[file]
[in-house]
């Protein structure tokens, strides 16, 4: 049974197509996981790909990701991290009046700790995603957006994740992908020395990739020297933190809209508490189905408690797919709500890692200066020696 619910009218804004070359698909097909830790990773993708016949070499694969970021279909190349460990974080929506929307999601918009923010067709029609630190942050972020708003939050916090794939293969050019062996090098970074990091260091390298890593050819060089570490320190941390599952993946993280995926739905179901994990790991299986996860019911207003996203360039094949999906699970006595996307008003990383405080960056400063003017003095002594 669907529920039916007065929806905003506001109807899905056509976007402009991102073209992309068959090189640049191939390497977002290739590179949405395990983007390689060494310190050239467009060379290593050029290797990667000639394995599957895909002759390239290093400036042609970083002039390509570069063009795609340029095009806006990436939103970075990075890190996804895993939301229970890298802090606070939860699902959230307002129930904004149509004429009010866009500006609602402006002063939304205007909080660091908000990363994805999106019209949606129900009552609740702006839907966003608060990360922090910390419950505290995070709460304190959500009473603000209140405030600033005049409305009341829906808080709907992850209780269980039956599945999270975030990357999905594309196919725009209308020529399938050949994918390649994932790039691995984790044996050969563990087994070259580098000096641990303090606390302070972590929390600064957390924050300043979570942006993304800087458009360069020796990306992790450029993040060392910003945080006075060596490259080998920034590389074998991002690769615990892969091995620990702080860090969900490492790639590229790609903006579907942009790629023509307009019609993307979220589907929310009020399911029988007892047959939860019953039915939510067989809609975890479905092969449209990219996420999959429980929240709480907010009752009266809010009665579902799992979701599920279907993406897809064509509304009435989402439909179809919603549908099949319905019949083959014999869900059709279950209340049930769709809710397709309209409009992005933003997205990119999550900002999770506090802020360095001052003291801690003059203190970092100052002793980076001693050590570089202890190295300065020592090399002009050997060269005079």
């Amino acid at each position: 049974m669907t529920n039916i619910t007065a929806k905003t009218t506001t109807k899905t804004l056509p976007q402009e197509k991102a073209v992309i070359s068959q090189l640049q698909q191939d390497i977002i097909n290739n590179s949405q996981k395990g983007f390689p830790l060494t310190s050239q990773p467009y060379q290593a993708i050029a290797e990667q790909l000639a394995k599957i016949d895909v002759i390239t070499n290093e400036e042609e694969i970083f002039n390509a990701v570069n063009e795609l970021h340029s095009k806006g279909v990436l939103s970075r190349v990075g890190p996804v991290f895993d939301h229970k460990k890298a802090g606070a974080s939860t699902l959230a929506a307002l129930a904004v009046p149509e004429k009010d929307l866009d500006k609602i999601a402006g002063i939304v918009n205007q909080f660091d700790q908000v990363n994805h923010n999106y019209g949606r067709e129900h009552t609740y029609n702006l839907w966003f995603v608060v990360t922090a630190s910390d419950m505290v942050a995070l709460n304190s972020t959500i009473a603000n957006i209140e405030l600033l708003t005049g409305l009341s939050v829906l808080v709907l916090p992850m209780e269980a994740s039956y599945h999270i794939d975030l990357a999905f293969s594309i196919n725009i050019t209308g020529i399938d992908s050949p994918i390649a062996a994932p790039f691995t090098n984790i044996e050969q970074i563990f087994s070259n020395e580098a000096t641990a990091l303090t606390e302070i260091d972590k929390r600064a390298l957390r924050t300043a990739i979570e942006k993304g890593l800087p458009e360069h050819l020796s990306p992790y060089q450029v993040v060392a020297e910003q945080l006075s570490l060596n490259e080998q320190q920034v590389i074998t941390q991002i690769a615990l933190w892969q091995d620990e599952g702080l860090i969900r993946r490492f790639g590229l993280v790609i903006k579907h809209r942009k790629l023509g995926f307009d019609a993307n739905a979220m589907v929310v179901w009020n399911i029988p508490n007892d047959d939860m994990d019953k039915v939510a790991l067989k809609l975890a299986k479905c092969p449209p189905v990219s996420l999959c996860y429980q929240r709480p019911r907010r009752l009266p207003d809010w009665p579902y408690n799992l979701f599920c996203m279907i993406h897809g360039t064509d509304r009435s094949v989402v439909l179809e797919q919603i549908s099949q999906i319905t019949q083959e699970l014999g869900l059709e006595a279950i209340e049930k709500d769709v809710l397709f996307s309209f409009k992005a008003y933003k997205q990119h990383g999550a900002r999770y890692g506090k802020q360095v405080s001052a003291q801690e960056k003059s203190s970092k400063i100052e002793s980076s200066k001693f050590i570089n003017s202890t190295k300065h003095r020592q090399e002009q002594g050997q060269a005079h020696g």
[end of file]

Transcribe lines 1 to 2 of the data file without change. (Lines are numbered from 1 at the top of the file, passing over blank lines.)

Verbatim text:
[in-house]
């Protein structure tokens, strides 16, 4: 049974197509996981790909990701991290009046700790995603957006994740992908020395990739020297933190809209508490189905408690797919709500890692200066020696 619910009218804004070359698909097909830790990773993708016949070499694969970021279909190349460990974080929506929307999601918009923010067709029609630190942050972020708003939050916090794939293969050019062996090098970074990091260091390298890593050819060089570490320190941390599952993946993280995926739905179901994990790991299986996860019911207003996203360039094949999906699970006595996307008003990383405080960056400063003017003095002594 669907529920039916007065929806905003506001109807899905056509976007402009991102073209992309068959090189640049191939390497977002290739590179949405395990983007390689060494310190050239467009060379290593050029290797990667000639394995599957895909002759390239290093400036042609970083002039390509570069063009795609340029095009806006990436939103970075990075890190996804895993939301229970890298802090606070939860699902959230307002129930904004149509004429009010866009500006609602402006002063939304205007909080660091908000990363994805999106019209949606129900009552609740702006839907966003608060990360922090910390419950505290995070709460304190959500009473603000209140405030600033005049409305009341829906808080709907992850209780269980039956599945999270975030990357999905594309196919725009209308020529399938050949994918390649994932790039691995984790044996050969563990087994070259580098000096641990303090606390302070972590929390600064957390924050300043979570942006993304800087458009360069020796990306992790450029993040060392910003945080006075060596490259080998920034590389074998991002690769615990892969091995620990702080860090969900490492790639590229790609903006579907942009790629023509307009019609993307979220589907929310009020399911029988007892047959939860019953039915939510067989809609975890479905092969449209990219996420999959429980929240709480907010009752009266809010009665579902799992979701599920279907993406897809064509509304009435989402439909179809919603549908099949319905019949083959014999869900059709279950209340049930769709809710397709309209409009992005933003997205990119999550900002999770506090802020360095001052003291801690003059203190970092100052002793980076001693050590570089202890190295300065020592090399002009050997060269005079």